- The Washington Times - Thursday, January 14, 2016

Ten Yemeni men held at the Guantanamo Bay U.S. military detention center in Cuba were transferred to Oman on Thursday, bringing the number of remaining detainees at the prison below 100.

The transfer marks the largest single group of detainees moved out of the detention center since President Obama took office in 2009. Four other detainees have already been transferred this month as the Obama administration ramps up its efforts to close the facility before the president leaves office next year.

The Yemenis were all held for more than a decade without charge or trial, according to Reuters.

An Omani officials told the state news agency that the detainees had arrived and would remain there for humanitarian reasons until conditions in Yemen, which is crippled by civil war, allow them to return home.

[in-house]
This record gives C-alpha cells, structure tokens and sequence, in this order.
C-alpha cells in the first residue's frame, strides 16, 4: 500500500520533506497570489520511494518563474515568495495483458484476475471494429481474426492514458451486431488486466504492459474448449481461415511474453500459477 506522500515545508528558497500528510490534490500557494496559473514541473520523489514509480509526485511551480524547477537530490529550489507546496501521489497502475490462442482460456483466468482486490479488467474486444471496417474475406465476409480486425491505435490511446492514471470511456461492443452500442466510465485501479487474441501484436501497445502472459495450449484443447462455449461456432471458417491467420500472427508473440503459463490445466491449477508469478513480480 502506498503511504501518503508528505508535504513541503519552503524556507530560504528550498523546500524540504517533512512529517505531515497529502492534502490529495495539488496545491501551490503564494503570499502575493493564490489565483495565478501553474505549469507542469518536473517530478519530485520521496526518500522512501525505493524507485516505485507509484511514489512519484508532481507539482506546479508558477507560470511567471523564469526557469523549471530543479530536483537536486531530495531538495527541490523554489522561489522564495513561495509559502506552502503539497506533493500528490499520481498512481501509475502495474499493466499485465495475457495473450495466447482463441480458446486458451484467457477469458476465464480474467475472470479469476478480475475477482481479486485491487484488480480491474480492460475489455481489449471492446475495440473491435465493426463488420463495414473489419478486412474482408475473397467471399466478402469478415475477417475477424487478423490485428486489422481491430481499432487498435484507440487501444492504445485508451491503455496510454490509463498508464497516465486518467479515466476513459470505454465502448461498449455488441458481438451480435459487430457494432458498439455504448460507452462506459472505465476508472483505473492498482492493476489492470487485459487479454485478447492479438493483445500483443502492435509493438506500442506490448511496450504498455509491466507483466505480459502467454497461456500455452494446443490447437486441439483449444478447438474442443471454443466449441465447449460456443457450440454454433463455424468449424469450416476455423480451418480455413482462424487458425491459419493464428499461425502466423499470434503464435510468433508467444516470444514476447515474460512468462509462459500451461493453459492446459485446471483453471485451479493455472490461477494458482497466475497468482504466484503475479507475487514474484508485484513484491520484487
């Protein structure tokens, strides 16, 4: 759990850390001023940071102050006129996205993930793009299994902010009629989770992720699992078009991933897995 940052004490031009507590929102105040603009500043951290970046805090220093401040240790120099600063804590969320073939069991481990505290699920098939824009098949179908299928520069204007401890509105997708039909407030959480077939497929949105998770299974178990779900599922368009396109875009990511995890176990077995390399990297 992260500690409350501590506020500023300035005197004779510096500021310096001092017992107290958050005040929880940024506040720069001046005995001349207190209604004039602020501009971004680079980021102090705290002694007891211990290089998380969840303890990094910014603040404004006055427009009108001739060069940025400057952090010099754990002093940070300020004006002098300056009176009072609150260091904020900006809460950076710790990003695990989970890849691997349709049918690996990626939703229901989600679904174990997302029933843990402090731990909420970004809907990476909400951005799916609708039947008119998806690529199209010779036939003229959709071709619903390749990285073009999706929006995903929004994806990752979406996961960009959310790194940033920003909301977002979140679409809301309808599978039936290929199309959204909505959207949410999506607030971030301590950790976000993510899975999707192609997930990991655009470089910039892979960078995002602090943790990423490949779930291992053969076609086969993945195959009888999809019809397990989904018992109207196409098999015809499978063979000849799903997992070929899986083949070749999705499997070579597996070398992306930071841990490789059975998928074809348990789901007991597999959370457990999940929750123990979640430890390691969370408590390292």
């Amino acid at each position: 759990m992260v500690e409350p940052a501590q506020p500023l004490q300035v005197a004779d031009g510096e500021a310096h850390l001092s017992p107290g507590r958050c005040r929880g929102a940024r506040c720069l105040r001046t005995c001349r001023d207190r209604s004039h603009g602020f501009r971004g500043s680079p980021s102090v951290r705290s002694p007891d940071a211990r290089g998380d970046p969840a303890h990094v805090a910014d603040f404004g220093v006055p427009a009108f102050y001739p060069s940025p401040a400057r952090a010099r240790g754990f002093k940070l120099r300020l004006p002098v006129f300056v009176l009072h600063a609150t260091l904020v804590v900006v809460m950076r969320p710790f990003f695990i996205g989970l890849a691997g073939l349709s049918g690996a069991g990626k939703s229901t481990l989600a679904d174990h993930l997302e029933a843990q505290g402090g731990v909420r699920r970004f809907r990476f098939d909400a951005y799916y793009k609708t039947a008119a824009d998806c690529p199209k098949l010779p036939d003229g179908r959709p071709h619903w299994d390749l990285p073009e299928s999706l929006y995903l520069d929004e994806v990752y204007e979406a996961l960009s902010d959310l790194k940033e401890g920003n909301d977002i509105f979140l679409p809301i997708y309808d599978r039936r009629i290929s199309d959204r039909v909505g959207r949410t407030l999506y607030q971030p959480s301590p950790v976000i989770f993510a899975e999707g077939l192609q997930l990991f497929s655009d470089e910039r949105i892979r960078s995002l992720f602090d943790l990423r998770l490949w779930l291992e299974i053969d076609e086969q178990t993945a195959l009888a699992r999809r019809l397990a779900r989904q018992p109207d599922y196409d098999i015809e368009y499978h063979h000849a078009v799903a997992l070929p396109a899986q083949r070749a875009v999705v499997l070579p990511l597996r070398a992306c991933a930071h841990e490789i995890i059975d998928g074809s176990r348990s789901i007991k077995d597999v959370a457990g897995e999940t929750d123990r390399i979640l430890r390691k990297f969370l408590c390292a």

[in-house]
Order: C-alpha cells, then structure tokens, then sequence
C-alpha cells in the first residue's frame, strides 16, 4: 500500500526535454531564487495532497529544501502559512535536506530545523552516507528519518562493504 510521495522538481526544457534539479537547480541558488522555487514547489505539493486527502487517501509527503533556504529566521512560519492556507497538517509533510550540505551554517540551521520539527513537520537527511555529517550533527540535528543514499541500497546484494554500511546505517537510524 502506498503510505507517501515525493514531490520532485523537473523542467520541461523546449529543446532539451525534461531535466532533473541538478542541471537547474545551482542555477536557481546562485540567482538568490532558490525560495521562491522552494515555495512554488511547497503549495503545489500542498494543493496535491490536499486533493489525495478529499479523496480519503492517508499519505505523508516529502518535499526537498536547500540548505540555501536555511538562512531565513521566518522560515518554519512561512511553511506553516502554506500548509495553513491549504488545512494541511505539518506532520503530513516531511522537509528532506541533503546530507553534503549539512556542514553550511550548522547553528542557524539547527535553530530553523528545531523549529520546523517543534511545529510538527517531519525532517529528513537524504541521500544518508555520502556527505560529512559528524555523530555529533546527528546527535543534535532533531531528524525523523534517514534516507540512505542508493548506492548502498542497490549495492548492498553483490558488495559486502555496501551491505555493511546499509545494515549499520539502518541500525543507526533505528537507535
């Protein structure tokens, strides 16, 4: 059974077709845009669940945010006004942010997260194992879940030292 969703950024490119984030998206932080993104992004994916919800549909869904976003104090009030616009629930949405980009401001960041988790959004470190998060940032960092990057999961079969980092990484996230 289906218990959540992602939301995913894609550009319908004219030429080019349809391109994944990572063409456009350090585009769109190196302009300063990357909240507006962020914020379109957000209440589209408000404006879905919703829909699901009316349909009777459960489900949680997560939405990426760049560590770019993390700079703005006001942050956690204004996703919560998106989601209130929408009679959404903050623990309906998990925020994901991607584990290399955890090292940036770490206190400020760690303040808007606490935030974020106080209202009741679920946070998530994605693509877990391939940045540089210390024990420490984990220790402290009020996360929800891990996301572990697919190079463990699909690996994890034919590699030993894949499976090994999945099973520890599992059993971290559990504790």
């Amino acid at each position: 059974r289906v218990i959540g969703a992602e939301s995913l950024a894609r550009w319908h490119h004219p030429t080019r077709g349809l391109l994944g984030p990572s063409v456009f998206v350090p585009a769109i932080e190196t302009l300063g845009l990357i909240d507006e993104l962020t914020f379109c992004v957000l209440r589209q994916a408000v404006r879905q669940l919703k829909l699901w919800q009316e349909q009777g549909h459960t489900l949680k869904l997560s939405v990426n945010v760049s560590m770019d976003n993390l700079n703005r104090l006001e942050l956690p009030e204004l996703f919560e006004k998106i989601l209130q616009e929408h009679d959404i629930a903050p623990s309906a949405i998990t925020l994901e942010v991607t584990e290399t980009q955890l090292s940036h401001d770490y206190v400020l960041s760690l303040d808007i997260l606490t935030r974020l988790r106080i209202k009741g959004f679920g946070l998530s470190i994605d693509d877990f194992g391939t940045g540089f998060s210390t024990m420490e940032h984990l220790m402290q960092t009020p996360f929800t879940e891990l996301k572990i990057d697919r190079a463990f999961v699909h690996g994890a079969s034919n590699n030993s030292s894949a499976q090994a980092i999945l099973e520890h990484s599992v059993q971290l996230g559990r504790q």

U.S. Secretary of Defense Ashton Carter confirmed that the transfer came after a “deliberate and thoughtful review,” Reuters reported.

“We completed the transfer of 10 Yemenis — roughly 10 percent, that is, of the total remaining Gitmo population — to the government of Oman,” Mr. Carter told an audience at the U.S. military’s Southern Command, which oversees the military detention facility.

The prison population is now the lowest it has been since 2002, with just 93 detainees left.

The Pentagon released a list of the newly transferred detainees, they are: Fahed Abdullah Ahmad Ghazi, Samir Naji al-Hasan Muqbil, Adham Mohamed Ali Awad, Mukhtar Yahya Naji al-Warafi, Abu Bakr Ibn Muhammad al-Ahdal, Muhammad Salih Husayn al-Shaykh, Muhammad Said Salim Bin Salman, Said Muhammad Salih Hatim, Umar Said Salim al-Dini and Fahmi Abdallah Ahmad Ubadi al-Tulaqi.

Department of Defense Detainee Assessments published by The New York Times indicate that all of the detainees fought with al Qaeda or the Taliban and many of them served on Osama bin Laden’s security detail.  

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